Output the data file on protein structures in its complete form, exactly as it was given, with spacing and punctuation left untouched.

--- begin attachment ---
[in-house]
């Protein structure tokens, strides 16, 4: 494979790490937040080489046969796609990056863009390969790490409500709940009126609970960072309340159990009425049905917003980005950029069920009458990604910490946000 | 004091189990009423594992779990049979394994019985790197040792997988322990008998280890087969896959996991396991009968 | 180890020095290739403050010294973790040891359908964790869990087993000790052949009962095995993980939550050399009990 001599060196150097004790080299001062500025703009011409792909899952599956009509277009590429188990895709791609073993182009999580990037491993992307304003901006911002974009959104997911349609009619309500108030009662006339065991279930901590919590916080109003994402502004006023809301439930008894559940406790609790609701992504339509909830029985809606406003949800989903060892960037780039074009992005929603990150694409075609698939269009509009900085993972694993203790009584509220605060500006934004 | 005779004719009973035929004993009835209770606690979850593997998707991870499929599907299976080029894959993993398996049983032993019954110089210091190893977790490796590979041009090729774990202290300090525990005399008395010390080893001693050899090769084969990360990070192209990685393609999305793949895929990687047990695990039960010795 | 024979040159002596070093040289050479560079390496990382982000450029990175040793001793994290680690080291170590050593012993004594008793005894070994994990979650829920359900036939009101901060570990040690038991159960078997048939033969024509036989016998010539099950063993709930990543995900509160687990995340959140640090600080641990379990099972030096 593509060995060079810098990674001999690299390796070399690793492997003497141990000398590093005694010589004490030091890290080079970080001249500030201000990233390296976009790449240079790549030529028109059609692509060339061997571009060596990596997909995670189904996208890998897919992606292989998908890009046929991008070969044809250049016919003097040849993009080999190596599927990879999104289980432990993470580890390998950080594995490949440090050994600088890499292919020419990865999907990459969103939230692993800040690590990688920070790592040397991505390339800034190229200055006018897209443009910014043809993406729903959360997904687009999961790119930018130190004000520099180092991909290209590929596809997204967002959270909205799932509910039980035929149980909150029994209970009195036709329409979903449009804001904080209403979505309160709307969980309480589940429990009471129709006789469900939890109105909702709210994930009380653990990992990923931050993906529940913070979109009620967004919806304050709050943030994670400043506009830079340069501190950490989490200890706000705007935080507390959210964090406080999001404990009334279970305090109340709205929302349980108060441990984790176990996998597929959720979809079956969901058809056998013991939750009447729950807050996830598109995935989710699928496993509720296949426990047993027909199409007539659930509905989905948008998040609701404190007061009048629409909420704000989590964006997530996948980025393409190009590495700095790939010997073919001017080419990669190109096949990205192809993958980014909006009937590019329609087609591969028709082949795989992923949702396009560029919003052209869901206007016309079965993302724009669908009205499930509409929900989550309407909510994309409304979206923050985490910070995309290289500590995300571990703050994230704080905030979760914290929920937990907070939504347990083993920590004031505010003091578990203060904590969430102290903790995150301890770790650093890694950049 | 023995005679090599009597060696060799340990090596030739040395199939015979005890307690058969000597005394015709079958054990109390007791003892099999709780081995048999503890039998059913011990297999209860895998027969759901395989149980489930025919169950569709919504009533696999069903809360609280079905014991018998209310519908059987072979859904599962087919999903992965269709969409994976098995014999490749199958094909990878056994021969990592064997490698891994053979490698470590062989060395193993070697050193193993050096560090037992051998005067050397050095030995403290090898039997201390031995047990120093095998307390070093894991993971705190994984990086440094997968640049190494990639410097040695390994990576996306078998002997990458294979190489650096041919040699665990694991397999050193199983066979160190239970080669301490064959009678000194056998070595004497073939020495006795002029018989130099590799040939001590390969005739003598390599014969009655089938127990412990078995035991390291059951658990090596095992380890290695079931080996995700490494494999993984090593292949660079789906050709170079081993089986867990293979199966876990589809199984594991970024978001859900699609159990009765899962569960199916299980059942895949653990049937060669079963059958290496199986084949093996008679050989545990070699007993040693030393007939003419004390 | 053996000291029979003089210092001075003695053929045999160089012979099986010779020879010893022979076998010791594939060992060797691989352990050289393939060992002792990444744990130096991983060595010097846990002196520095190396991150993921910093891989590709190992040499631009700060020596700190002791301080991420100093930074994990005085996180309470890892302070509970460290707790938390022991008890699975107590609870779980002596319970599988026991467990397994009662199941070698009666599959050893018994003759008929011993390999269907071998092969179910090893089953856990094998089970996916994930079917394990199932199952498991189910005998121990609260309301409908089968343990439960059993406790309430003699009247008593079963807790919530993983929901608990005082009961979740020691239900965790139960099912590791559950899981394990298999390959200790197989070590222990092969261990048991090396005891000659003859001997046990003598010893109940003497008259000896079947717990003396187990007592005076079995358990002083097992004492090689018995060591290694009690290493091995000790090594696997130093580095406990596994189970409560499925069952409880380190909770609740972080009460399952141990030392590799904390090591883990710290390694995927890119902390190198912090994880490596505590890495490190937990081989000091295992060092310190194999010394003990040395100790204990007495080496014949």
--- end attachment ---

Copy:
[in-house]
């Protein structure tokens, strides 16, 4: 494979790490937040080489046969796609990056863009390969790490409500709940009126609970960072309340159990009425049905917003980005950029069920009458990604910490946000 | 004091189990009423594992779990049979394994019985790197040792997988322990008998280890087969896959996991396991009968 | 180890020095290739403050010294973790040891359908964790869990087993000790052949009962095995993980939550050399009990 001599060196150097004790080299001062500025703009011409792909899952599956009509277009590429188990895709791609073993182009999580990037491993992307304003901006911002974009959104997911349609009619309500108030009662006339065991279930901590919590916080109003994402502004006023809301439930008894559940406790609790609701992504339509909830029985809606406003949800989903060892960037780039074009992005929603990150694409075609698939269009509009900085993972694993203790009584509220605060500006934004 | 005779004719009973035929004993009835209770606690979850593997998707991870499929599907299976080029894959993993398996049983032993019954110089210091190893977790490796590979041009090729774990202290300090525990005399008395010390080893001693050899090769084969990360990070192209990685393609999305793949895929990687047990695990039960010795 | 024979040159002596070093040289050479560079390496990382982000450029990175040793001793994290680690080291170590050593012993004594008793005894070994994990979650829920359900036939009101901060570990040690038991159960078997048939033969024509036989016998010539099950063993709930990543995900509160687990995340959140640090600080641990379990099972030096 593509060995060079810098990674001999690299390796070399690793492997003497141990000398590093005694010589004490030091890290080079970080001249500030201000990233390296976009790449240079790549030529028109059609692509060339061997571009060596990596997909995670189904996208890998897919992606292989998908890009046929991008070969044809250049016919003097040849993009080999190596599927990879999104289980432990993470580890390998950080594995490949440090050994600088890499292919020419990865999907990459969103939230692993800040690590990688920070790592040397991505390339800034190229200055006018897209443009910014043809993406729903959360997904687009999961790119930018130190004000520099180092991909290209590929596809997204967002959270909205799932509910039980035929149980909150029994209970009195036709329409979903449009804001904080209403979505309160709307969980309480589940429990009471129709006789469900939890109105909702709210994930009380653990990992990923931050993906529940913070979109009620967004919806304050709050943030994670400043506009830079340069501190950490989490200890706000705007935080507390959210964090406080999001404990009334279970305090109340709205929302349980108060441990984790176990996998597929959720979809079956969901058809056998013991939750009447729950807050996830598109995935989710699928496993509720296949426990047993027909199409007539659930509905989905948008998040609701404190007061009048629409909420704000989590964006997530996948980025393409190009590495700095790939010997073919001017080419990669190109096949990205192809993958980014909006009937590019329609087609591969028709082949795989992923949702396009560029919003052209869901206007016309079965993302724009669908009205499930509409929900989550309407909510994309409304979206923050985490910070995309290289500590995300571990703050994230704080905030979760914290929920937990907070939504347990083993920590004031505010003091578990203060904590969430102290903790995150301890770790650093890694950049 | 023995005679090599009597060696060799340990090596030739040395199939015979005890307690058969000597005394015709079958054990109390007791003892099999709780081995048999503890039998059913011990297999209860895998027969759901395989149980489930025919169950569709919504009533696999069903809360609280079905014991018998209310519908059987072979859904599962087919999903992965269709969409994976098995014999490749199958094909990878056994021969990592064997490698891994053979490698470590062989060395193993070697050193193993050096560090037992051998005067050397050095030995403290090898039997201390031995047990120093095998307390070093894991993971705190994984990086440094997968640049190494990639410097040695390994990576996306078998002997990458294979190489650096041919040699665990694991397999050193199983066979160190239970080669301490064959009678000194056998070595004497073939020495006795002029018989130099590799040939001590390969005739003598390599014969009655089938127990412990078995035991390291059951658990090596095992380890290695079931080996995700490494494999993984090593292949660079789906050709170079081993089986867990293979199966876990589809199984594991970024978001859900699609159990009765899962569960199916299980059942895949653990049937060669079963059958290496199986084949093996008679050989545990070699007993040693030393007939003419004390 | 053996000291029979003089210092001075003695053929045999160089012979099986010779020879010893022979076998010791594939060992060797691989352990050289393939060992002792990444744990130096991983060595010097846990002196520095190396991150993921910093891989590709190992040499631009700060020596700190002791301080991420100093930074994990005085996180309470890892302070509970460290707790938390022991008890699975107590609870779980002596319970599988026991467990397994009662199941070698009666599959050893018994003759008929011993390999269907071998092969179910090893089953856990094998089970996916994930079917394990199932199952498991189910005998121990609260309301409908089968343990439960059993406790309430003699009247008593079963807790919530993983929901608990005082009961979740020691239900965790139960099912590791559950899981394990298999390959200790197989070590222990092969261990048991090396005891000659003859001997046990003598010893109940003497008259000896079947717990003396187990007592005076079995358990002083097992004492090689018995060591290694009690290493091995000790090594696997130093580095406990596994189970409560499925069952409880380190909770609740972080009460399952141990030392590799904390090591883990710290390694995927890119902390190198912090994880490596505590890495490190937990081989000091295992060092310190194999010394003990040395100790204990007495080496014949």